The first time I check, it is only 40 minutes later: I am going very fast, have already traveled the entire sunny plane, and am again on the wall. This time, however, the sun is on top of me almost all the time. It’s early afternoon, there’s no way to hide from it. I keep going, I meet people heading to the river, their tents on their camelback, some of them are very young, not so sure how ready they are for that, but they are in groups, someone must be Canyon-proved, I think.
An hour later I start feeling tired, I have water and food with me, I keep hydrated my body, but there are signs that I haven’t experienced before. My ribs are aching, I realize, only on the left side. Funny, no back pain, the usual feet pain at your first hike after a long inactivity, but now luckily I am heading up (not all the way, however, it is still an up-and-down-and-up again hike) and the feet are under less stress and friction. I start thinking that I need to describe this experience, and how. The sun is now at the peak, and it complicates the ascension. The pain on my ribs has now also transferred to the right side, the sun is making me sweat under my newly-purchased “Grand Canyon AZ” hat, through my also newly-purchased sunglasses. And I outrageously start thinking that this kind of pain, along with the determination to reach one’s goal, whatever it is, the top of a mountain, the bottom of a canyon, or simply survive an ordeal, may be vaguely similar to what people undergo at the hands of brutal cops, or young immigrants to Italy, placed in modern-day concentration camp. Or people all over the world, for that matter, anytime they did not simply comply with an unacceptable, not-understandable order.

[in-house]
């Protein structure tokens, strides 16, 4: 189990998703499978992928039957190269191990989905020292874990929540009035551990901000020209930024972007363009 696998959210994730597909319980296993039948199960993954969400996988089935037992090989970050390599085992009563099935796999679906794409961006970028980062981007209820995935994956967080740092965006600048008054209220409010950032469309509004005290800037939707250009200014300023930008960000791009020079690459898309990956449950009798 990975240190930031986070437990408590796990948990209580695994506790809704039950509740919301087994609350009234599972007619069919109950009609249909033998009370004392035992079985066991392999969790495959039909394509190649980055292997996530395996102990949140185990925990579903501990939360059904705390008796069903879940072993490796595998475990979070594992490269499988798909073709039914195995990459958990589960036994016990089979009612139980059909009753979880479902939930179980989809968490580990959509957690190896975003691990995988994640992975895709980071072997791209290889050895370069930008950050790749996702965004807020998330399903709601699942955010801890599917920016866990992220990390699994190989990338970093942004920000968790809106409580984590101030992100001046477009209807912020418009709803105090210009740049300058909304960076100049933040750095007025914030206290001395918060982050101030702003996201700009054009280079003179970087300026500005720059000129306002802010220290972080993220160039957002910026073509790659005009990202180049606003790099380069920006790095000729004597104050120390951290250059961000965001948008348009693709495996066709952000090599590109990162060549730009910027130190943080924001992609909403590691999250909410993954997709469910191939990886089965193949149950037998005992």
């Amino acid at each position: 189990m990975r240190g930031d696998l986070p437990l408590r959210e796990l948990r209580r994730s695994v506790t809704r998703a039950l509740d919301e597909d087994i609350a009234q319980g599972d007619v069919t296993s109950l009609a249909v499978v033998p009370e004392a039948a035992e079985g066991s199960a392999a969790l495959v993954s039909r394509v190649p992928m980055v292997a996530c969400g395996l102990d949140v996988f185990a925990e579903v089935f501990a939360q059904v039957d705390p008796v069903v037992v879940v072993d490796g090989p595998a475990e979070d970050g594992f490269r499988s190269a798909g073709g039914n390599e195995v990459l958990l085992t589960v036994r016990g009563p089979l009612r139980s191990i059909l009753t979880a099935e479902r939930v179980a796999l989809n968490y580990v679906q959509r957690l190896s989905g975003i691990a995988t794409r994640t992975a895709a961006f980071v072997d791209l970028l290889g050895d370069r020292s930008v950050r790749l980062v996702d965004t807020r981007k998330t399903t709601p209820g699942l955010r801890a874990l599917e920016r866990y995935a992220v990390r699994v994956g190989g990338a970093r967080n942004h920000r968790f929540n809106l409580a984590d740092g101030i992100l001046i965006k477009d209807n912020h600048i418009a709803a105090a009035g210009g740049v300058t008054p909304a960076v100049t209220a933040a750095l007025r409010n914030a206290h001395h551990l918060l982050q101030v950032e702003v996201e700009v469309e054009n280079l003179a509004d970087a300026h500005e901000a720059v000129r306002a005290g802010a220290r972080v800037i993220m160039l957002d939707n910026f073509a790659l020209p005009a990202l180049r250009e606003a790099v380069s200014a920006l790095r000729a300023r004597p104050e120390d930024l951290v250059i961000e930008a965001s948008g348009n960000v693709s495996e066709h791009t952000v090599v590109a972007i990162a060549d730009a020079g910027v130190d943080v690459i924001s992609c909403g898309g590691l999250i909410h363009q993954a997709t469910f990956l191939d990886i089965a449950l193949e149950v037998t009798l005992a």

The pain does not go away, and you have yet to reach your destination. There is no stopping there where you are: you just want to free yourself from the torment you find yourself in, and move on with the rest of your journey. I keep moving on, but my head is not as light as this morning, my knees are a bed of prickles, my thighs as stiff as my feet. All the way I am now thinking that that must be how Benjamin felt while doing hashish as he planned (but did he?) to write about such experience. My post comes out very smooth and oneiric, and, ça va sans dire, it does not look like this one at all. Things I had… dreamed while hiking back are gone, perhaps with the drops of sweat I left along the hermit trail. The most literary drops I have ever sweated out…